Historic Photographer of the Year Winner in 2017
Matt Emmett was last years' winner. He is an architectural and historic locations photographer of lesser known places with fascinating back stories. He works with heritage organisations on photographing at-risk buildings and the restoration process. He is an ambassador for Pentax, Manfrotto & Scurion.
Find out the story behind his winning photo and how things have changed for him since winning the competition.
How did you feel when you realised you’d won?
Completely over the moon! I was half asleep and travelling to work on the morning train and had forgotten the announcement was due. When I remembered, I quickly went online to check. When I saw my image listed in the winners announcement I woke up fairly quickly and the person opposite me must have wondered why I was beaming a huge grin at him.
How has winning the awards affected you?
It has directly lead to work on two Heritage Lottery Fund projects and into a relationship with Heritage Open Days who all mentioned the HPOTY win when they approached me to discuss working together. Winning has absolutely been instrumental in pushing my photographic career forward.
What’s the story behind your photo?
It was a hospital site that changed hands several times over the last century. It had been an RAF hospital up until 1983, but was loaned to the US as a wartime contingency hospital in 1984. The US used the site to treat wounded personnel flown back from Iraq during 'Operation Desert Storm' but it only treated around 35 patients due to the quick resolution of the conflict. The US handed the site back in 1995 and it has remained unused since then, gradually falling into a derelict state. The shot shows the longest corridor on the site that leads from the operating suite (behind the camera) towards the various wards. I used a long lens (300mm) to bring the distant corridor closer into view, this has the effect of compressing layers in the shot.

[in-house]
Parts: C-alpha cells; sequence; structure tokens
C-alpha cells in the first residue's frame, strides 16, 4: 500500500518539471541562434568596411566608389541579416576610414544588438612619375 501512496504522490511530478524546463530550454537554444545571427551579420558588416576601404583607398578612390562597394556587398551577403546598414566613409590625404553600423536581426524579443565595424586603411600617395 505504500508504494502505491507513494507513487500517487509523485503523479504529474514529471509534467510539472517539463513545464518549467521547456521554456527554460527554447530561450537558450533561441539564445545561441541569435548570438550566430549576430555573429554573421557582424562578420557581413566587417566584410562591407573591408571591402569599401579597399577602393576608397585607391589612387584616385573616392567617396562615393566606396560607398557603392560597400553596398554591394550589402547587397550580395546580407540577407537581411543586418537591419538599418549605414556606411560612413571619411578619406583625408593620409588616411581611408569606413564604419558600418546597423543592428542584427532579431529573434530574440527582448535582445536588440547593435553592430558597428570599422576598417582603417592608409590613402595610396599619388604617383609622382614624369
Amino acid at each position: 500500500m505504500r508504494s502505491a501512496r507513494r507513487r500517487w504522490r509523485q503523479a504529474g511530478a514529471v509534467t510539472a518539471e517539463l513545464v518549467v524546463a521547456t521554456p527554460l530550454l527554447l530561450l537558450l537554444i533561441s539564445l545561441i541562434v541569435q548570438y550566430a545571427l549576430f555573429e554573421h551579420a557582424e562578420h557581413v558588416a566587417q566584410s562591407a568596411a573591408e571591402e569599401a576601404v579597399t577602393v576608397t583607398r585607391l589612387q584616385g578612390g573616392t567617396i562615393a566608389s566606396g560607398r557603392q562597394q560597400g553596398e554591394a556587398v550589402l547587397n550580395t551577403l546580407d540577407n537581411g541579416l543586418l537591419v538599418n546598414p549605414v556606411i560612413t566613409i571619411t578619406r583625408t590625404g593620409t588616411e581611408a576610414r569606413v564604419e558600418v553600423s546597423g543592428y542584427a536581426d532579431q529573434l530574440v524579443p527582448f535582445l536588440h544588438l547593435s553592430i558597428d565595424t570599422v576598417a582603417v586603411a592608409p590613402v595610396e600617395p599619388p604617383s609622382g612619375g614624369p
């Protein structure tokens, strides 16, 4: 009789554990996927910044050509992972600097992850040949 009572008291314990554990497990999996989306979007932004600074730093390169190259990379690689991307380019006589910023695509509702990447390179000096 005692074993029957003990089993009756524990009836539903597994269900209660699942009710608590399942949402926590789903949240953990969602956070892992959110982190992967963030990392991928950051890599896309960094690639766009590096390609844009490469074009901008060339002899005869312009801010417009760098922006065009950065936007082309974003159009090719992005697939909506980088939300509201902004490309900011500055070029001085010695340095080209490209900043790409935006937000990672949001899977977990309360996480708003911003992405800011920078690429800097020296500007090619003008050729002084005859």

What is it about the location that inspired you?
This abandoned military hospital site in Lincolnshire was a location I have shot twice now and has a very strange atmosphere that hangs over which lends itself well to imagery. I also love images that show a contrast between how the location is now and how it would have been when in use.
What equipment did you use to take the shot?
I used a Pentax K3 and Pentax DA 55-300mm
Manfrotto 55 carbon Tripod
What factors were you thinking about when taking the shot?
Because the camera was portrait orientated and zoomed right in at 300mm I was only getting a small part of the finished image in frame, so I had to then pan the camera horizontally and capture other frames to the left and right of the centre frame and then stitch them together in post production. I love shooting panoramic images like this because it often gives me more than I need in terms of image and resolution and I can then take my time on the computer and with careful use of cropping produce the image I want.
Which of your photos are you most proud of?
The shot I am most proud of is an image taken inside Cell 1 at the National Gas Turbine Establishment. I love it because of the process I went through to achieve the final image. The tunnel is backlit and lit along most of its length but I managed to find a way to hide the light source from the camera and avoid a light streak from appearing in the end result.
Where are your favourite places to travel for photographic inspiration?
Way too many to mention. I have loved shooting in parts of Europe, Iceland, Asia, South America. But I always seek out forgotten places or lesser known history. I get a real kick out of the sense of history that you feel there. Just recently I was at the Neolithic Rock Tombs at Paphos (Cyprus) and was waiting at the gate for it to open. Once inside I was alone for two hours just soaking up the stillness and silence in the tombs, and taking a few pictures.